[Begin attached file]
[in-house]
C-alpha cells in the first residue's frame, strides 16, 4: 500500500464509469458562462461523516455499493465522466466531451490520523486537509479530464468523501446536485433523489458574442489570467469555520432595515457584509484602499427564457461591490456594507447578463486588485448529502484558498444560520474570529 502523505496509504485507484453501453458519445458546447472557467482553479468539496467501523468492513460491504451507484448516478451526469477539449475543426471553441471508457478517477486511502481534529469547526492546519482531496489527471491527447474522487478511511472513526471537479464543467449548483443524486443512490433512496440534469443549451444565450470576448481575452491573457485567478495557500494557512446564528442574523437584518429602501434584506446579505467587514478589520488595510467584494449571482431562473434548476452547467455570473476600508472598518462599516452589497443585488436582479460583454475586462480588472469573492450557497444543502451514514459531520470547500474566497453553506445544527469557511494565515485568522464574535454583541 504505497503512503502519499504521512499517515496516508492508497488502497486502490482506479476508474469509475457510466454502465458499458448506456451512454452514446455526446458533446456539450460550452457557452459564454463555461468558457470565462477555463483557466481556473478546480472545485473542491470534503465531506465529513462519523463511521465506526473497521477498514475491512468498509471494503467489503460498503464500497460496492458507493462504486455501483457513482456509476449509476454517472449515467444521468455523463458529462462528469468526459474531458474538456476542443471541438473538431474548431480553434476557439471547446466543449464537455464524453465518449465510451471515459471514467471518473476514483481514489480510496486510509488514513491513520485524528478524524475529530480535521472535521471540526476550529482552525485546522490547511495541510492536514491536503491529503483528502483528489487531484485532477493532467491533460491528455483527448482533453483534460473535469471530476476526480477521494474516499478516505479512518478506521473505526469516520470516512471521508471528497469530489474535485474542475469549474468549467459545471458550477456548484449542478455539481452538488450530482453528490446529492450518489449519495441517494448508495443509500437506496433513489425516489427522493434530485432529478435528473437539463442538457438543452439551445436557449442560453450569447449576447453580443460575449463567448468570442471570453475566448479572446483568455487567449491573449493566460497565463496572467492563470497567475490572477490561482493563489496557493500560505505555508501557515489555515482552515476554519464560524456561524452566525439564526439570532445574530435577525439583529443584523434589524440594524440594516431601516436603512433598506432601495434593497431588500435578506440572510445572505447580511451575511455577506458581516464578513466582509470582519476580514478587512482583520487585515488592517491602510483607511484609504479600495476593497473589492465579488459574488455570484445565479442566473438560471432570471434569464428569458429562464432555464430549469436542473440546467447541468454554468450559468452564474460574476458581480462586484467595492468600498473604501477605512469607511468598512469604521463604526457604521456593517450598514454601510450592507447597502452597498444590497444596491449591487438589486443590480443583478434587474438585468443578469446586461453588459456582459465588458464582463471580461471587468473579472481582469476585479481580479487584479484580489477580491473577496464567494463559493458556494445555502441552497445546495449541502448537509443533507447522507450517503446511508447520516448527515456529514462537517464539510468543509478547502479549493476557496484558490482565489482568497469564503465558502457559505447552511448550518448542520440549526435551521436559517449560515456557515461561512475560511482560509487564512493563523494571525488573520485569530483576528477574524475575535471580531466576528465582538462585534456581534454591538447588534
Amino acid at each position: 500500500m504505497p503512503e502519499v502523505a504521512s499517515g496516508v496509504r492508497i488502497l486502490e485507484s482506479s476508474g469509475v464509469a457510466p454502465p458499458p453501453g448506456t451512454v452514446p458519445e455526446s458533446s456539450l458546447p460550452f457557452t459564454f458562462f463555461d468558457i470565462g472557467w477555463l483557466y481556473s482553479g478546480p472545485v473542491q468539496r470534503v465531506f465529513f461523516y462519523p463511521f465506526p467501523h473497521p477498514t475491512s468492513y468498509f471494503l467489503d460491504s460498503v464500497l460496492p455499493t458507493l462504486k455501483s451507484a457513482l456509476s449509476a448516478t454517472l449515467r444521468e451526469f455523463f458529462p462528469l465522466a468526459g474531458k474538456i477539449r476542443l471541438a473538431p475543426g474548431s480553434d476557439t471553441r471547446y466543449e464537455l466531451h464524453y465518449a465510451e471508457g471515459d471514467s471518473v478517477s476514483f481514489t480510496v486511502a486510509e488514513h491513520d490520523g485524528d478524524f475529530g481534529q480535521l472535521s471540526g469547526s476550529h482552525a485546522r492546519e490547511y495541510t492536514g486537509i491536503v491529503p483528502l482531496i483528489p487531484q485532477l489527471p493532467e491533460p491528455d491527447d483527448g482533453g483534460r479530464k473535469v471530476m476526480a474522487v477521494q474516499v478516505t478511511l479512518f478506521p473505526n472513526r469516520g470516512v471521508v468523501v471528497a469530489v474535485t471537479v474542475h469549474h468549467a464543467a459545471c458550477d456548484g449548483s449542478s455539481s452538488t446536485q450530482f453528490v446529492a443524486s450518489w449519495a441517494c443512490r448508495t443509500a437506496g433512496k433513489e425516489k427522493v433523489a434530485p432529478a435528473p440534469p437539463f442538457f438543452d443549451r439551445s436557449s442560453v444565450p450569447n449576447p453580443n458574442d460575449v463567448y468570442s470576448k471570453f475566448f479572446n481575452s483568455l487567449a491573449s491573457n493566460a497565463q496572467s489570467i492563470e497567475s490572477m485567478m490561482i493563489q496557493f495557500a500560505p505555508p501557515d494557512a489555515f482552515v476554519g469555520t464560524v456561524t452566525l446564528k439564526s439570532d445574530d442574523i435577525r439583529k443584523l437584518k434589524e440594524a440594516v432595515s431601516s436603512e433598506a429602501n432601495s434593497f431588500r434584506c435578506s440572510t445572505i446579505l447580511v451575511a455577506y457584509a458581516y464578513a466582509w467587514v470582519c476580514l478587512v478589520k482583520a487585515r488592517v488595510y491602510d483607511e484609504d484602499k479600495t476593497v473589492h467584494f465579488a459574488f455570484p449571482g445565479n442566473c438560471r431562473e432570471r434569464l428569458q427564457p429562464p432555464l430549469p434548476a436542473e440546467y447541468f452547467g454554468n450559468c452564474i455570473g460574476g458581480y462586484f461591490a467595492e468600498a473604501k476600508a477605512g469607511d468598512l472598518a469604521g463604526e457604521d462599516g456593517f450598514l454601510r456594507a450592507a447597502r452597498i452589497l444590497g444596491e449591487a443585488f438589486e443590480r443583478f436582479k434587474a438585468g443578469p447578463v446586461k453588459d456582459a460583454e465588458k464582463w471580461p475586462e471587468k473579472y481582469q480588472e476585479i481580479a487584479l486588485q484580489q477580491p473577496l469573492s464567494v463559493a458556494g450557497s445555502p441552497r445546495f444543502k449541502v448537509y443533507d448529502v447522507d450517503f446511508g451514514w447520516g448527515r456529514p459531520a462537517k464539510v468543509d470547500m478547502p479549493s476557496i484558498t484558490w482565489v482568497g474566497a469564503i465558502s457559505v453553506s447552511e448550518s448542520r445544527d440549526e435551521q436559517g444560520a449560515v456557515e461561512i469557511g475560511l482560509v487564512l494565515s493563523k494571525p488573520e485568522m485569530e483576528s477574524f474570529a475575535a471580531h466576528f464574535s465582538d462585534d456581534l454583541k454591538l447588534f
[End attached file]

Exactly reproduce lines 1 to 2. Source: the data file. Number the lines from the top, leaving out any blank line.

[in-house]
C-alpha cells in the first residue's frame, strides 16, 4: 500500500464509469458562462461523516455499493465522466466531451490520523486537509479530464468523501446536485433523489458574442489570467469555520432595515457584509484602499427564457461591490456594507447578463486588485448529502484558498444560520474570529 502523505496509504485507484453501453458519445458546447472557467482553479468539496467501523468492513460491504451507484448516478451526469477539449475543426471553441471508457478517477486511502481534529469547526492546519482531496489527471491527447474522487478511511472513526471537479464543467449548483443524486443512490433512496440534469443549451444565450470576448481575452491573457485567478495557500494557512446564528442574523437584518429602501434584506446579505467587514478589520488595510467584494449571482431562473434548476452547467455570473476600508472598518462599516452589497443585488436582479460583454475586462480588472469573492450557497444543502451514514459531520470547500474566497453553506445544527469557511494565515485568522464574535454583541 504505497503512503502519499504521512499517515496516508492508497488502497486502490482506479476508474469509475457510466454502465458499458448506456451512454452514446455526446458533446456539450460550452457557452459564454463555461468558457470565462477555463483557466481556473478546480472545485473542491470534503465531506465529513462519523463511521465506526473497521477498514475491512468498509471494503467489503460498503464500497460496492458507493462504486455501483457513482456509476449509476454517472449515467444521468455523463458529462462528469468526459474531458474538456476542443471541438473538431474548431480553434476557439471547446466543449464537455464524453465518449465510451471515459471514467471518473476514483481514489480510496486510509488514513491513520485524528478524524475529530480535521472535521471540526476550529482552525485546522490547511495541510492536514491536503491529503483528502483528489487531484485532477493532467491533460491528455483527448482533453483534460473535469471530476476526480477521494474516499478516505479512518478506521473505526469516520470516512471521508471528497469530489474535485474542475469549474468549467459545471458550477456548484449542478455539481452538488450530482453528490446529492450518489449519495441517494448508495443509500437506496433513489425516489427522493434530485432529478435528473437539463442538457438543452439551445436557449442560453450569447449576447453580443460575449463567448468570442471570453475566448479572446483568455487567449491573449493566460497565463496572467492563470497567475490572477490561482493563489496557493500560505505555508501557515489555515482552515476554519464560524456561524452566525439564526439570532445574530435577525439583529443584523434589524440594524440594516431601516436603512433598506432601495434593497431588500435578506440572510445572505447580511451575511455577506458581516464578513466582509470582519476580514478587512482583520487585515488592517491602510483607511484609504479600495476593497473589492465579488459574488455570484445565479442566473438560471432570471434569464428569458429562464432555464430549469436542473440546467447541468454554468450559468452564474460574476458581480462586484467595492468600498473604501477605512469607511468598512469604521463604526457604521456593517450598514454601510450592507447597502452597498444590497444596491449591487438589486443590480443583478434587474438585468443578469446586461453588459456582459465588458464582463471580461471587468473579472481582469476585479481580479487584479484580489477580491473577496464567494463559493458556494445555502441552497445546495449541502448537509443533507447522507450517503446511508447520516448527515456529514462537517464539510468543509478547502479549493476557496484558490482565489482568497469564503465558502457559505447552511448550518448542520440549526435551521436559517449560515456557515461561512475560511482560509487564512493563523494571525488573520485569530483576528477574524475575535471580531466576528465582538462585534456581534454591538447588534